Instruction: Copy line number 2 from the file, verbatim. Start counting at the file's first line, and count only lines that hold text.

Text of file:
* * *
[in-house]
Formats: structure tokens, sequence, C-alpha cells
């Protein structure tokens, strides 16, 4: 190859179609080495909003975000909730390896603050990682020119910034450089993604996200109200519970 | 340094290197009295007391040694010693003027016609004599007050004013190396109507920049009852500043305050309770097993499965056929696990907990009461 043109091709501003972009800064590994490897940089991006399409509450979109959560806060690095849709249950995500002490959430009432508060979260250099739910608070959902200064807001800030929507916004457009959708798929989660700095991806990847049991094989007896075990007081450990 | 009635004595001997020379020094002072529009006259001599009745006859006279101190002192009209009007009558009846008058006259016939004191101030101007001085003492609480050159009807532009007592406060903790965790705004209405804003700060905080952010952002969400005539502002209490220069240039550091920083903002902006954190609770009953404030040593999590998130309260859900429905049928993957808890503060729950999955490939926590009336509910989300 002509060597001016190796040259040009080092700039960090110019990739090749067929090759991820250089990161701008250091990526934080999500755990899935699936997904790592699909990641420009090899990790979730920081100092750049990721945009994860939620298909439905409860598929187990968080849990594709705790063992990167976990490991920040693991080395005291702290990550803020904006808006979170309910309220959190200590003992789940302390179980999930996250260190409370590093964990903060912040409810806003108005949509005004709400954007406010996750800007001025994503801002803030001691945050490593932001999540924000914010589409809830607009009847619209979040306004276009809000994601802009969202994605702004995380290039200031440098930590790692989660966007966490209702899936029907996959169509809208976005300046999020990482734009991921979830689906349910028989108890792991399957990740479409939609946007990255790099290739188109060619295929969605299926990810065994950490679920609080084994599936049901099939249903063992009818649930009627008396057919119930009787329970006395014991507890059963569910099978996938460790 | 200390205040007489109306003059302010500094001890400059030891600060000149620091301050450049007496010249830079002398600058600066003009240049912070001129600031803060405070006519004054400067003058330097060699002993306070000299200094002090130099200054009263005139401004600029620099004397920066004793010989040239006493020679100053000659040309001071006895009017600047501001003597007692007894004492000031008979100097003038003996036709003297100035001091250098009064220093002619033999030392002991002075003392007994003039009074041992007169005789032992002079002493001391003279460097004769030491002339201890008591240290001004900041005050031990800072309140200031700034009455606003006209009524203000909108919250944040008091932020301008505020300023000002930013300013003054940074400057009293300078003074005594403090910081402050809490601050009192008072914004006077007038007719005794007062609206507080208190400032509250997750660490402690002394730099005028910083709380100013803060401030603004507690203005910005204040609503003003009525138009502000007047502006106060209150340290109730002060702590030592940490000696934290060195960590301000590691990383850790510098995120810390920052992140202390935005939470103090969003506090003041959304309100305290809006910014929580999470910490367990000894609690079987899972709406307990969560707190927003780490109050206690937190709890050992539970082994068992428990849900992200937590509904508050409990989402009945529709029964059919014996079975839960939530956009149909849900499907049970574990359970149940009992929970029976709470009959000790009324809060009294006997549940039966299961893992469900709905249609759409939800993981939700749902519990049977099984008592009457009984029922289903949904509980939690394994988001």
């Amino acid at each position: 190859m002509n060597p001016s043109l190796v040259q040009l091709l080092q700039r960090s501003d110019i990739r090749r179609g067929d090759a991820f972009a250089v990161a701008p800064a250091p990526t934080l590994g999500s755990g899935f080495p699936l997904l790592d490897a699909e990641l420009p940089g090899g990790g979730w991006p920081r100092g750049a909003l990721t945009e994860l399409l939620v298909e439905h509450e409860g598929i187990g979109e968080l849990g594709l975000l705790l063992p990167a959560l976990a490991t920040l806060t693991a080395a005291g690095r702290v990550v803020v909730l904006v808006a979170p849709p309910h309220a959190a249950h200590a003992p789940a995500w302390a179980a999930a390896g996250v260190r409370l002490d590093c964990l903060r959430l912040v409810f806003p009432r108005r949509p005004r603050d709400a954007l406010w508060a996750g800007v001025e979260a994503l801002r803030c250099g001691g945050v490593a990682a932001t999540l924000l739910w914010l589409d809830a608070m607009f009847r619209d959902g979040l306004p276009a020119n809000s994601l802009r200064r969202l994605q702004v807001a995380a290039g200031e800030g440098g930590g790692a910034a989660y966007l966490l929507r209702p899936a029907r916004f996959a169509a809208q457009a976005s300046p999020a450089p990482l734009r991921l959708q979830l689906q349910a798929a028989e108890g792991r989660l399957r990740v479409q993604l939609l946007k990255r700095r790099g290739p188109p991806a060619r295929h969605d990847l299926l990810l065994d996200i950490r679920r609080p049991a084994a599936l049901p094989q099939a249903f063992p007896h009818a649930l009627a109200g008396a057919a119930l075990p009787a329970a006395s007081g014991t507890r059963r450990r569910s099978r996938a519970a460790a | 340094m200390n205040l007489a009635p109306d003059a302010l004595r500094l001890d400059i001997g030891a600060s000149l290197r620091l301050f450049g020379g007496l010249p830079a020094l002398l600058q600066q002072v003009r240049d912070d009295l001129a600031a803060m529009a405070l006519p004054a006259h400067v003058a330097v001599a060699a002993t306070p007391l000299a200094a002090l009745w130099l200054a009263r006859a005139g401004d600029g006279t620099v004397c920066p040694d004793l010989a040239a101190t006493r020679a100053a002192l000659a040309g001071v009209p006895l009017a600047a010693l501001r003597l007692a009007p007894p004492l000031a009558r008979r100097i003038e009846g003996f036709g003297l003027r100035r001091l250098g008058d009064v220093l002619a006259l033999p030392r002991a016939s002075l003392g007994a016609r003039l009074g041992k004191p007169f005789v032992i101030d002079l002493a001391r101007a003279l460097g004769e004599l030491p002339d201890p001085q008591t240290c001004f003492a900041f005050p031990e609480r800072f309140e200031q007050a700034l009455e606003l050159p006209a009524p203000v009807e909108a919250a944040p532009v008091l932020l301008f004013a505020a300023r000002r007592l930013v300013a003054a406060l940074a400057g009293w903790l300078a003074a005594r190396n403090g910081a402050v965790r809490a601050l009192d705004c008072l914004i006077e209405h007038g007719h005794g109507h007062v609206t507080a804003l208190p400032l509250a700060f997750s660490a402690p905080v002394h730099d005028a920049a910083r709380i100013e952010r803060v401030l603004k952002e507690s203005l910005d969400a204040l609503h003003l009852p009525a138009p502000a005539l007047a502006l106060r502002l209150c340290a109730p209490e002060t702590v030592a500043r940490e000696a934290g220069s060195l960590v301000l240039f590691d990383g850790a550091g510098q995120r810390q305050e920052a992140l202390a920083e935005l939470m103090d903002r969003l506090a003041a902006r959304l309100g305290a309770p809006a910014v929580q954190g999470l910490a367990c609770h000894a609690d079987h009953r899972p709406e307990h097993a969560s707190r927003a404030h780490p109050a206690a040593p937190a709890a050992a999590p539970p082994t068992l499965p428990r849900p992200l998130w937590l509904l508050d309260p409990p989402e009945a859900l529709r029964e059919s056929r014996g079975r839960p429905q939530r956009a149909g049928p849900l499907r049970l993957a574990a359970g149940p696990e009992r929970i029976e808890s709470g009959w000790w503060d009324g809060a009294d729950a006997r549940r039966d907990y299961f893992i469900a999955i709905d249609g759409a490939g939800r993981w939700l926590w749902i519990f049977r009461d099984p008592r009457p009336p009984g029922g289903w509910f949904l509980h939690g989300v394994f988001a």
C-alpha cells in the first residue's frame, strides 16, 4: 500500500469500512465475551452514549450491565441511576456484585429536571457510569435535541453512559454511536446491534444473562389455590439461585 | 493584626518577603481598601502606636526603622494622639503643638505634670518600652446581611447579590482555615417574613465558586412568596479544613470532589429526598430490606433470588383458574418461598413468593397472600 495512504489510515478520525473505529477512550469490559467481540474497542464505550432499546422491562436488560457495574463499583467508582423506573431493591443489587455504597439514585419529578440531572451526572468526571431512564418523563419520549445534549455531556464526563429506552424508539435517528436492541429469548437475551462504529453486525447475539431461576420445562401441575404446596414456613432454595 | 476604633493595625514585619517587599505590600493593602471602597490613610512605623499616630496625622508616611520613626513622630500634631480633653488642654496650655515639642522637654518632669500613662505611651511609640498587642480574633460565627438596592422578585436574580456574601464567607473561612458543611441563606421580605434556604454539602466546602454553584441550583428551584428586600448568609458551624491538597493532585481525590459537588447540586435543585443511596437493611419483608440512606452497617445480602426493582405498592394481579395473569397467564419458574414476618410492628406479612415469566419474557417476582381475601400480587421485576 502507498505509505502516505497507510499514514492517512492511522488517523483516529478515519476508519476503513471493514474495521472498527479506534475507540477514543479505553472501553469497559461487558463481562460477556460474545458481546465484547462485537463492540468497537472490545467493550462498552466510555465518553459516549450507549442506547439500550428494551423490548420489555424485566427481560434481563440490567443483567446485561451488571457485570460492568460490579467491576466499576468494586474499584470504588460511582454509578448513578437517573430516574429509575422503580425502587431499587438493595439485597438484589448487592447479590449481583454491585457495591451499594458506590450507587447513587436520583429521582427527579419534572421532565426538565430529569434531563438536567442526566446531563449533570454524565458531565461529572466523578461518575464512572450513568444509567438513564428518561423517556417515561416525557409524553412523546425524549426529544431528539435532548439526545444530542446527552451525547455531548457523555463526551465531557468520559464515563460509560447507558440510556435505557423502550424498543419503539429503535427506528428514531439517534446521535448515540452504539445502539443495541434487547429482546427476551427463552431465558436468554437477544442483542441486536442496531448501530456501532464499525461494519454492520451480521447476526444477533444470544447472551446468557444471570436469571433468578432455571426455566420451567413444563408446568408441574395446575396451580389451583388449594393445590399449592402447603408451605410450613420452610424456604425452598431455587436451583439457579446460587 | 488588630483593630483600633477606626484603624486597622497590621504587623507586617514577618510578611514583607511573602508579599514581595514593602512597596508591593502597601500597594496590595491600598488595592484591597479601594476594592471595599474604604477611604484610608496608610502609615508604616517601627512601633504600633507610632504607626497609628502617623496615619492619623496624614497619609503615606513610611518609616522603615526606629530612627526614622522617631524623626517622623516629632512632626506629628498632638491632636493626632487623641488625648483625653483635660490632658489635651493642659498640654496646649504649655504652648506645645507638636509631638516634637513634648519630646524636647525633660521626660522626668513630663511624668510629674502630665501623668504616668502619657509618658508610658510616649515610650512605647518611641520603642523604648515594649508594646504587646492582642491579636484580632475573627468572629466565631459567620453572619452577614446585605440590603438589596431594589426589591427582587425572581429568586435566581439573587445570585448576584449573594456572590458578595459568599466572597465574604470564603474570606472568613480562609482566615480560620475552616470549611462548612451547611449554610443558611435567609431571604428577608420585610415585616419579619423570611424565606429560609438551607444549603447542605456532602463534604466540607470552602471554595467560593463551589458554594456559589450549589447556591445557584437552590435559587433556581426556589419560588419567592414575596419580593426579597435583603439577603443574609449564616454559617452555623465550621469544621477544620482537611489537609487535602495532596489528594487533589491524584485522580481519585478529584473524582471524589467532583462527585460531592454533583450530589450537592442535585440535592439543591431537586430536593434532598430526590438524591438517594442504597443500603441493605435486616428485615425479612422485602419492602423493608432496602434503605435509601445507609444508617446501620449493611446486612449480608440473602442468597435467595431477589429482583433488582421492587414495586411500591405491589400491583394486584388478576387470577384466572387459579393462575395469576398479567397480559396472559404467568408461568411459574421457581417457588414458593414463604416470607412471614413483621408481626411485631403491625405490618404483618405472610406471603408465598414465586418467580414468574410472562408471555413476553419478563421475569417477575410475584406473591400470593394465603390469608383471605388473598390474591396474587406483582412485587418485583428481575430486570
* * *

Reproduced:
Formats: structure tokens, sequence, C-alpha cells